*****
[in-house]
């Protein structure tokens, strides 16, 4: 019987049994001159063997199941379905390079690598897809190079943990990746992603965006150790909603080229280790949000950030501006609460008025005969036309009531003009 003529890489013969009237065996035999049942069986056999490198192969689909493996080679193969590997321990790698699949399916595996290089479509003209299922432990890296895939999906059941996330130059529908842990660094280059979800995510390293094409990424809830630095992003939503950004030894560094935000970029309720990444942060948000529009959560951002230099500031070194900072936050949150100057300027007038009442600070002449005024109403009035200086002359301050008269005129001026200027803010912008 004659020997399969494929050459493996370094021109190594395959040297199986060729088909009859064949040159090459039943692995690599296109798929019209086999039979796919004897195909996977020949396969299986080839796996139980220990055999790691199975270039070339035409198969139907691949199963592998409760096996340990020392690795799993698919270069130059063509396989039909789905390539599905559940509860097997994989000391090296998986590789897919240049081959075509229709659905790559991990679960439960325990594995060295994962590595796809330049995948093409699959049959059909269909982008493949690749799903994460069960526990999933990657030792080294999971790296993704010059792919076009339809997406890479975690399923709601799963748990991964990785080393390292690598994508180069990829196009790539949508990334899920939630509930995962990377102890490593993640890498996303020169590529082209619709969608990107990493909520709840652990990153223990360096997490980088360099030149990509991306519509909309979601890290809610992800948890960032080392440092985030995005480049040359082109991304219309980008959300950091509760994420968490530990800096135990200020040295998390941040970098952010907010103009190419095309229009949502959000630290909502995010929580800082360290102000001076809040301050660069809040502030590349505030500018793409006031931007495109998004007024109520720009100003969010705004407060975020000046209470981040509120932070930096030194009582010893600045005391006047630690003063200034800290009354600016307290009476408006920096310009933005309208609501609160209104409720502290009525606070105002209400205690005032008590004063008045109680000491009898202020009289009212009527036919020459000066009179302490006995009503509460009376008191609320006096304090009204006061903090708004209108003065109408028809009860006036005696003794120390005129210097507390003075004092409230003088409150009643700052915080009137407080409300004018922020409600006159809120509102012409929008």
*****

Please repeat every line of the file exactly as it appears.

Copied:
[in-house]
């Protein structure tokens, strides 16, 4: 019987049994001159063997199941379905390079690598897809190079943990990746992603965006150790909603080229280790949000950030501006609460008025005969036309009531003009 003529890489013969009237065996035999049942069986056999490198192969689909493996080679193969590997321990790698699949399916595996290089479509003209299922432990890296895939999906059941996330130059529908842990660094280059979800995510390293094409990424809830630095992003939503950004030894560094935000970029309720990444942060948000529009959560951002230099500031070194900072936050949150100057300027007038009442600070002449005024109403009035200086002359301050008269005129001026200027803010912008 004659020997399969494929050459493996370094021109190594395959040297199986060729088909009859064949040159090459039943692995690599296109798929019209086999039979796919004897195909996977020949396969299986080839796996139980220990055999790691199975270039070339035409198969139907691949199963592998409760096996340990020392690795799993698919270069130059063509396989039909789905390539599905559940509860097997994989000391090296998986590789897919240049081959075509229709659905790559991990679960439960325990594995060295994962590595796809330049995948093409699959049959059909269909982008493949690749799903994460069960526990999933990657030792080294999971790296993704010059792919076009339809997406890479975690399923709601799963748990991964990785080393390292690598994508180069990829196009790539949508990334899920939630509930995962990377102890490593993640890498996303020169590529082209619709969608990107990493909520709840652990990153223990360096997490980088360099030149990509991306519509909309979601890290809610992800948890960032080392440092985030995005480049040359082109991304219309980008959300950091509760994420968490530990800096135990200020040295998390941040970098952010907010103009190419095309229009949502959000630290909502995010929580800082360290102000001076809040301050660069809040502030590349505030500018793409006031931007495109998004007024109520720009100003969010705004407060975020000046209470981040509120932070930096030194009582010893600045005391006047630690003063200034800290009354600016307290009476408006920096310009933005309208609501609160209104409720502290009525606070105002209400205690005032008590004063008045109680000491009898202020009289009212009527036919020459000066009179302490006995009503509460009376008191609320006096304090009204006061903090708004209108003065109408028809009860006036005696003794120390005129210097507390003075004092409230003088409150009643700052915080009137407080409300004018922020409600006159809120509102012409929008």